The Defence Research and Development Organisation (DRDO) created history on September 7, 2020 when it successfully test-launched the much-awaited HSTDV (Hypersonic Technology Demonstrator Vehicle). The technology is the basic prototype of India’s next-generation cruise missiles and hypersonic aircrafts. “The DRDO has today successfully flight-tested the Hypersonic Technology Demonstrator Vehicle using the indigenously developed scramjet propulsion system. With this success, all critical technologies are now established to progress to the next phase,” said Defence Minister Rajnath Singh in a statement soon after the execution of the flight.
“DRDO with this mission, has demonstrated capabilities for highly complex technology that will serve as the building block for next-generation hypersonic vehicles in partnership with industry,” an official statement from DRDO endorsed and further validated the test-firing results. The historic flight witnessed India joining the elite league of three other global superpowers (United States of America, Russia and China) which have successfully demonstrated a working scramjet engine-powered hypersonic cruise missile prototype.
A deadly capability in the making
HSTDV will be one of the most devastating tactical-level hypersonic cruise missiles in India’s arsenal when it is commissioned into service with the Indian Armed Forces in the next five years. Powered by an indigenously developed scramjet engine and capable of flying at speeds of up to Mach 12 (14,817 kms an hour), it can evade any kind of current generation antiaircraft and anti-missile systems in the world due to its high-hypersonic terminal velocity.
The prototype tested on September 7, 2020 was a 5.6-metre-long aerial glide vehicle featuring a flattened octagonal cross-section with midbody stub-wings and raked tailfins along with a 3.7 metre rectangular section for air intake. The scramjet engine was located under the mid-body with the aft-body serving as part of the exhaust nozzle. Two parallel fences in the forebody were meant to reduce spillage and increase thrust. Part span-flaps were provided were provided at the trailing edge of the wings for roll control. A deflectable nozzle cowl at the combustor end was capable of deflecting up to 25 degrees to ensure satisfactory performance during power-off and power-on phases of the flight. Surfaces of the airframe’s bottom, wings and tail were made up of Titanium alloy, while Aluminum alloy comprised the top surface. The inner surface of the double-walled engine was Niobium alloy and the outer surface was made from Nimonic alloy.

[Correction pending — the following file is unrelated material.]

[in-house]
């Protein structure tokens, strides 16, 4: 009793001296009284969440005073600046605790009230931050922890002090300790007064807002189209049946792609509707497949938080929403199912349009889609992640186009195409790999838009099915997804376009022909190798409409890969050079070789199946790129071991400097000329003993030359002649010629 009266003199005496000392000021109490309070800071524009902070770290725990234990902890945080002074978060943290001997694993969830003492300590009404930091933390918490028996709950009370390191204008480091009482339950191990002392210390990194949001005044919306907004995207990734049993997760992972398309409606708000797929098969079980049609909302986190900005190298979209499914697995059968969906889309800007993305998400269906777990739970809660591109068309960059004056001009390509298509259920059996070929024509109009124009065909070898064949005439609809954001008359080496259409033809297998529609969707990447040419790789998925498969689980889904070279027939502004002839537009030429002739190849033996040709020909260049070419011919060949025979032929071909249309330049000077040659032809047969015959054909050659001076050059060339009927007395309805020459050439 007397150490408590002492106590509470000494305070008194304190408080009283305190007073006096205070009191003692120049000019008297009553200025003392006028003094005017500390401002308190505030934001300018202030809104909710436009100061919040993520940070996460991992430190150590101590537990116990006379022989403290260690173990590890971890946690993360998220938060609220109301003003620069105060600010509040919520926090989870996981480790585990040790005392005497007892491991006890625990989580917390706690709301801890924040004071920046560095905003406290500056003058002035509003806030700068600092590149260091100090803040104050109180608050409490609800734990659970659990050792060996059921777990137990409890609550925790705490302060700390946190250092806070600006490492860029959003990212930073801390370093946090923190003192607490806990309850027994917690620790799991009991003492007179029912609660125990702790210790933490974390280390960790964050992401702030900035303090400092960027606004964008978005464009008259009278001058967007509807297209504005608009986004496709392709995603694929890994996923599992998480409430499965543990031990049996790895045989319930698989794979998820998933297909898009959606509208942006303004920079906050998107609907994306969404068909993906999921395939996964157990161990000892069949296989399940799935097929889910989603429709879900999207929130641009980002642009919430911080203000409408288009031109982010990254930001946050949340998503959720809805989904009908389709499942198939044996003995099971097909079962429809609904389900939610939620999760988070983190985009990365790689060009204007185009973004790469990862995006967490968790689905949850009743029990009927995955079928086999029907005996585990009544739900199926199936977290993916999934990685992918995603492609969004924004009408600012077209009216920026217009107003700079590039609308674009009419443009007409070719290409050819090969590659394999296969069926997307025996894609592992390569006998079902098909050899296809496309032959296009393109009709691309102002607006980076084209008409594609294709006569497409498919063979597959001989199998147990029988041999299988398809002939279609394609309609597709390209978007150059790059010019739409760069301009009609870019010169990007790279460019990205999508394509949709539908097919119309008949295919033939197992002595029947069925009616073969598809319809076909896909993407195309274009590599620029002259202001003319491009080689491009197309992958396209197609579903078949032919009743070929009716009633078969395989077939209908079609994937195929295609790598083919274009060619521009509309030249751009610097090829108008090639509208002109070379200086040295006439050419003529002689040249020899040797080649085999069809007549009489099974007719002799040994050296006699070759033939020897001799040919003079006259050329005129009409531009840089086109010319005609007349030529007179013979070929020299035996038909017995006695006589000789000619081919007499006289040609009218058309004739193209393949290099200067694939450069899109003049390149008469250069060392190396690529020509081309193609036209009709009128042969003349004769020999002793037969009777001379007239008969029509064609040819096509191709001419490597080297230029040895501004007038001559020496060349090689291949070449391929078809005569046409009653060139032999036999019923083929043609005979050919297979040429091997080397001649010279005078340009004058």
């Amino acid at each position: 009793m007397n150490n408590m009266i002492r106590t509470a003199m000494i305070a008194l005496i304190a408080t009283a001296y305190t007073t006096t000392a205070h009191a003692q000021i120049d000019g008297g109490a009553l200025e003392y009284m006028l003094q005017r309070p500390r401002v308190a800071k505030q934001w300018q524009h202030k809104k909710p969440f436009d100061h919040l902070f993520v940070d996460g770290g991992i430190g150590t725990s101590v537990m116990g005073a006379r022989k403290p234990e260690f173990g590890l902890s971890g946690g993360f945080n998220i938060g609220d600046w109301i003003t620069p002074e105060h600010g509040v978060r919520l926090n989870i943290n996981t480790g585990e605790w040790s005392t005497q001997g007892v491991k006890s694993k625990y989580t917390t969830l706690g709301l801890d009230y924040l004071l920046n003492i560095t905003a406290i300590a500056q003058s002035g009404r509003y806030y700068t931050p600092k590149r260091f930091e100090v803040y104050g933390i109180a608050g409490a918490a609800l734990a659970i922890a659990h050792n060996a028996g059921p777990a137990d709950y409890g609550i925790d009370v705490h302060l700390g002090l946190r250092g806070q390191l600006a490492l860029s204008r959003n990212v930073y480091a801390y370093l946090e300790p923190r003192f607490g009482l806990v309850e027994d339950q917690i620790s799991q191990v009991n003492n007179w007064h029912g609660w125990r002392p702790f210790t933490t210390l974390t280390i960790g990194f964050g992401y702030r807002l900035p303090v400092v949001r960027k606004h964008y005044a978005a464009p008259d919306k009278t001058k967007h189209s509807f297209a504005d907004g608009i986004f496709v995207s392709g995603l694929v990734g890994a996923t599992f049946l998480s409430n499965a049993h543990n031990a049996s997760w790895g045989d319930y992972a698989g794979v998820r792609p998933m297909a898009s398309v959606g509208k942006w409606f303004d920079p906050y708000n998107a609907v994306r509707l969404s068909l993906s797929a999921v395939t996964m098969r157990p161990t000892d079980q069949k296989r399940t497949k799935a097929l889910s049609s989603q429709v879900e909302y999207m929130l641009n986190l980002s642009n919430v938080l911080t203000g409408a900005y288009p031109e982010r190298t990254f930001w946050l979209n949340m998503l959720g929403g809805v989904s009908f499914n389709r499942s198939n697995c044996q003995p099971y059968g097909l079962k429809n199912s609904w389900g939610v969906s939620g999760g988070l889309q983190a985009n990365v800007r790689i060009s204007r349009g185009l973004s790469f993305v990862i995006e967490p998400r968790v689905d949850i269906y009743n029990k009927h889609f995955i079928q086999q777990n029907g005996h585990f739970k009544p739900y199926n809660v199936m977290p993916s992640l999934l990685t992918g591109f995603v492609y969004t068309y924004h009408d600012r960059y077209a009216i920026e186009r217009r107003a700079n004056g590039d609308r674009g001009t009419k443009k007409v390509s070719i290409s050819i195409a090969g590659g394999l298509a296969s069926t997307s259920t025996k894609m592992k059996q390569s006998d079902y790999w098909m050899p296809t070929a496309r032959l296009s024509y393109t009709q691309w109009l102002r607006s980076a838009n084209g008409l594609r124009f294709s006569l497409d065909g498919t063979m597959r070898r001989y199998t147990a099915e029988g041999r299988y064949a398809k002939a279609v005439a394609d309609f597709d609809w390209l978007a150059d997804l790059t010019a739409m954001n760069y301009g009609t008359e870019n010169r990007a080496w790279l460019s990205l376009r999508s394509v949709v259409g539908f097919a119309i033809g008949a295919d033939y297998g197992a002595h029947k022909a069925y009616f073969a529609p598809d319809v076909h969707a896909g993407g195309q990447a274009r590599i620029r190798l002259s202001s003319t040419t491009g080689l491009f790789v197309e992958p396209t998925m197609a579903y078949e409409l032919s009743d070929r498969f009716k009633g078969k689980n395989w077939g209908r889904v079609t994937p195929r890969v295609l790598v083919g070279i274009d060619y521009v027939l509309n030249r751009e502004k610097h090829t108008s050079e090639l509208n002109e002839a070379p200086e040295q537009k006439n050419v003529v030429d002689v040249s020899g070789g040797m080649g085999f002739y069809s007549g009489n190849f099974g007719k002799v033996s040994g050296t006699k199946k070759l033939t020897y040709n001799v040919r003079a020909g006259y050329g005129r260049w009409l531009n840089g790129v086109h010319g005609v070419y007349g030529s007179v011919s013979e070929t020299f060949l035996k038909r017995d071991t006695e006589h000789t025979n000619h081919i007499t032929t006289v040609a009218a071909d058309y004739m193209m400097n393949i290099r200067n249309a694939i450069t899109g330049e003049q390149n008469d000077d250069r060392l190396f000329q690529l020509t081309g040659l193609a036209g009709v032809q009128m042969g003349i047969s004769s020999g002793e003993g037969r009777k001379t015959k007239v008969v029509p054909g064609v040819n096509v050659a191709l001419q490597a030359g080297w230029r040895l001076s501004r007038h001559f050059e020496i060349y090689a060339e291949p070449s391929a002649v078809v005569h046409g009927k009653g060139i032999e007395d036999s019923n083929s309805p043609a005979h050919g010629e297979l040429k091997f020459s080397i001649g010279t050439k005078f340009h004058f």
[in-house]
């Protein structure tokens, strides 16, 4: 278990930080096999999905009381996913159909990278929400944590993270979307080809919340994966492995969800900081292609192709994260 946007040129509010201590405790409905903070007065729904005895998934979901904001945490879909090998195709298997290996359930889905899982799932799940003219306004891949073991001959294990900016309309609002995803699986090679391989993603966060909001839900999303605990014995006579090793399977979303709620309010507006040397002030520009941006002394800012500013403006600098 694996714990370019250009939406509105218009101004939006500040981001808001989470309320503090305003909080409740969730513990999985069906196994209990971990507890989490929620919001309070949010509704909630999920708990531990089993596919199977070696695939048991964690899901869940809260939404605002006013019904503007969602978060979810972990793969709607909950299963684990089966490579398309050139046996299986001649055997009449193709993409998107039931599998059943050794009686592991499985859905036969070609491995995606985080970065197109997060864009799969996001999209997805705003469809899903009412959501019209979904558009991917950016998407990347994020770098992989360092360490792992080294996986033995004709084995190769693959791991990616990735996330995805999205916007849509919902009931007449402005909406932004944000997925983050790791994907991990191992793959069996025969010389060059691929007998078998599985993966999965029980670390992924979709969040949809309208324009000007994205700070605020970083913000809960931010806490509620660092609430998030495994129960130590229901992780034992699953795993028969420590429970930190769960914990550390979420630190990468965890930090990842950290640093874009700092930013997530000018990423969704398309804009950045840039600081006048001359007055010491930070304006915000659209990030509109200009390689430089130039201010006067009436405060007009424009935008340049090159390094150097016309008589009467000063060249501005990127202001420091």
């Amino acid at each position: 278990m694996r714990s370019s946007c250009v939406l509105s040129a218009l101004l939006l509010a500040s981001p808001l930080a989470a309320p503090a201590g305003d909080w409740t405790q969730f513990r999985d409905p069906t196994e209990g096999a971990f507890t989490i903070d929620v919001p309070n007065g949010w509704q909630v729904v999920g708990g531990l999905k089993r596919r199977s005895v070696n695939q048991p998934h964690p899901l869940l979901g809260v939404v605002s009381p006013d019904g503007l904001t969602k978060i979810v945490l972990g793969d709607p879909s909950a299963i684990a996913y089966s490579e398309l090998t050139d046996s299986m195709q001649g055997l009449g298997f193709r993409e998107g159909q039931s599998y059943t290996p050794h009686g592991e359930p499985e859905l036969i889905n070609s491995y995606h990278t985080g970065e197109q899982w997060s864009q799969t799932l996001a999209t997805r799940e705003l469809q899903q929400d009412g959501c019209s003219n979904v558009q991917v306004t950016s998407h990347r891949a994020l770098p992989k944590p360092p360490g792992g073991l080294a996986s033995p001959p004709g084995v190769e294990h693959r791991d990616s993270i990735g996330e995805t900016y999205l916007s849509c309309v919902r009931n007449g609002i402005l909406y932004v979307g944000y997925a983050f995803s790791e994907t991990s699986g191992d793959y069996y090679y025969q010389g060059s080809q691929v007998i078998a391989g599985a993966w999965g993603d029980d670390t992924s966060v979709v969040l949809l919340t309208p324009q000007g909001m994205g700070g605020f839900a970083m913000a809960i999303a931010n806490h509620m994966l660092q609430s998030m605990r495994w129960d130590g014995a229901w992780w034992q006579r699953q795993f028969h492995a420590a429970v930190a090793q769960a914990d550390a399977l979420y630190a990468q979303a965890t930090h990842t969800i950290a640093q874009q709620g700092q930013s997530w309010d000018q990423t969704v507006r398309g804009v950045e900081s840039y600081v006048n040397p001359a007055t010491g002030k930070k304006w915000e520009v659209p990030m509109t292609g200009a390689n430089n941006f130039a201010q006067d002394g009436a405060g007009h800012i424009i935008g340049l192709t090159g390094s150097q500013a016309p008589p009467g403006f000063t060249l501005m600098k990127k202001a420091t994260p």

After designing and ground testing of technologies related to engines, hot-structures, aerodynamics and aerothermodynamics were complete, the work was completed on mechanical and electrical integration, control and guidance systems along with their packaging, checkout system, HILS (Hardware in Loop Simulation) and launch readiness.
The case for hypersonic missiles
Nations often aim at developing credible weapon systems that would strengthen their non-conventional or conventional deterrence. Credibility is ensured when states possess weapons that can reach targets on time. Weapon systems that are capable of evading enemy missile defence systems further strengthen deterrence by ensuring that the weapon systems are credible. One of the biggest challenges for states has been to develop weapon systems that could reach time-sensitive and mobile targets that requires weapon systems with greater speeds. The concept of ‘Prompt Global Strike’ whereby the United States plans to develop a family of weapon systems that can reach any part of world within an hour is precisely to address the issue of reaching time-sensitive targets. The need to reach time-sensitive targets in a timely manner was realised in 1998 when the US Tomahawk cruise missiles were fired against terror hideouts of Osama Bin Laden but in vain as by the time the missiles were fired, Laden had already escaped.
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